Data Breach Bills Exclude Health Information

I’ve often disagreed with the Center for Democracy & Technology, but I laud them for pointing out the glaring holes in proposed federal data security and data breach notification laws that exclude health information.  Harley Geiger writes:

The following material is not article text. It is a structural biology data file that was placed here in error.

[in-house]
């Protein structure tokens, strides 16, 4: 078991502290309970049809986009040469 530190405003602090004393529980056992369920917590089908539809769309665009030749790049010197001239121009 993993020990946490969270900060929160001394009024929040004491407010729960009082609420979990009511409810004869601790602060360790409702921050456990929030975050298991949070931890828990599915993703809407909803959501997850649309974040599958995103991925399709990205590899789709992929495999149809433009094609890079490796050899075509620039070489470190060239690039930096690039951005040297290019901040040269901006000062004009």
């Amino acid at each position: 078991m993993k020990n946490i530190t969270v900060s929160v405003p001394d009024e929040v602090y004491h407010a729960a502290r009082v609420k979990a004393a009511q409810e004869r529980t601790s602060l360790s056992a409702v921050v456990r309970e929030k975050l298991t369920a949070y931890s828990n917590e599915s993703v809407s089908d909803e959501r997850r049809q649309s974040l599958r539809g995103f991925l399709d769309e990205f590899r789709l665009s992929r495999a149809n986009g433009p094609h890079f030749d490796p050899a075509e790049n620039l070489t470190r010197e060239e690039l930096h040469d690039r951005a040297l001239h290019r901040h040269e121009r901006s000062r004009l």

One of the negative side-effects of the sectoral approach the United States has taken to privacy regulation is confusion over whether certain types of personal information are protected under existing rules. Specifically, many people – and, it appears, legislators – seem to assume that all health information is protected under HIPAA. This is incorrect, however, and the assumption that health information is already fully protected in commercial contexts may be leading to its exclusion in proposed data breach bills currently circulating in Congress. Not only do the bills fail to protect health data, but the preemption clauses in some of the bills would prevent state legislatures from enacting their own health privacy safeguards. As a result, if any of the data breach bills introduced in this Congress pass as currently written, a commercial entity that loses, say, your full name and a list of your medications would not be obligated to notify you.

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